Bentley won a string of Le Mans victories in the 1920s, and since then it’s been trying to convince people that its gilded luxury cars are actually sports cars. It raced and won at Le Mans in 2003, and now Bentley is back with the Continental GT3 concept, which was shown at this week’s Paris Motor Show and previews a new Bentley racer that will take to the track next year.
One look at the stock Continental GT reveals the enormity of Bentley’s task. This four-seat coupe, which weighs over 5,000 pounds in stock trim, will have to compete against Porsche 911s, Ferrari 458 Italias, and Chevrolet Corvettes, among others.
Under such circumstances, how can Bentley’s racing Continental look anything other than ridiculous? What can its engineers do to make the car something other than Boss Tweed in a track suit?
Bentley did not build the Continental GT3 concept for any specific race series, it only said that it was “tailored for race specification.” The GT3 does ditch the stock Continental’s all-wheel drive in favor of rear-wheel drive, and its bodywork definitely looks racecar-esque.
The GT3 concept has the massive rear spoiler, air intakes, and flared wheel arches of a racecar, which are pretty shocking to see on a Bentley. It may not turn out to be a successful racer, but this car will certainly give everyone who sees it a reason to smile.
In theory, those modifications should provide a balance of downforce to keep the GT3 planted, and aerodynamic efficiency to allow it to slice through the air with minimal effort. However, a racer needs more than sleek bodywork.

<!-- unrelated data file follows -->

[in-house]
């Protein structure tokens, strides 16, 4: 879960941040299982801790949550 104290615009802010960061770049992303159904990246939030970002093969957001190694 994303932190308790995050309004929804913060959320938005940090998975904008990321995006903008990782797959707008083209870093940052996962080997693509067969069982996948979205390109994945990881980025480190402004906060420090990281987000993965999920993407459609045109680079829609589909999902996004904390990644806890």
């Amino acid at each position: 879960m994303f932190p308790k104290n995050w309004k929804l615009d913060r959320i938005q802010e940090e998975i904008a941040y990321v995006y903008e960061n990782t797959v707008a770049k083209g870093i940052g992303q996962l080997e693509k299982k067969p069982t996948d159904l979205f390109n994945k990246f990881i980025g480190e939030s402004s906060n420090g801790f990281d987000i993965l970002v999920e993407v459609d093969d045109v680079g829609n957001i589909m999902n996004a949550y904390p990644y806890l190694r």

Bentley did not divulge any mechanical details, but it is likely that a production GT3 would borrow the 6.0-liter, twin-turbocharged W-12 from the Continental GT Speed, the fastest production Bentley. It produces 616 hp and 590 lb-ft of torque in stock form.
That seems like plenty of power, but Bentley will have to seriously lighten the Continental’s chassis to improve acceleration and handling.
Bentley says the Continental GT3 has already been approved by the FIA for competition, and its first venues will probably be 24-hour endurance races like the one held every year at the Nürburgring. Further modifications might be needed for individual events of series.
Bentley’s return to racing is the culmination of a years-long effort to revive the brand’s performance image. The 2003 Le Mans win was orchestrated by corporate sibling Audi and coincided with the launched of the first Continental GT. Since then, Bentley has been experimenting with high performance models, including the Supersports and Speed, and even set a world ice racing speed record.
A Bentley will never be quite as good as a purpose-built performance car like a 911, but it’s cool to see the company trying to break a stereotype. It’s cars may be luxurious, but that doesn’t mean they need to be boring.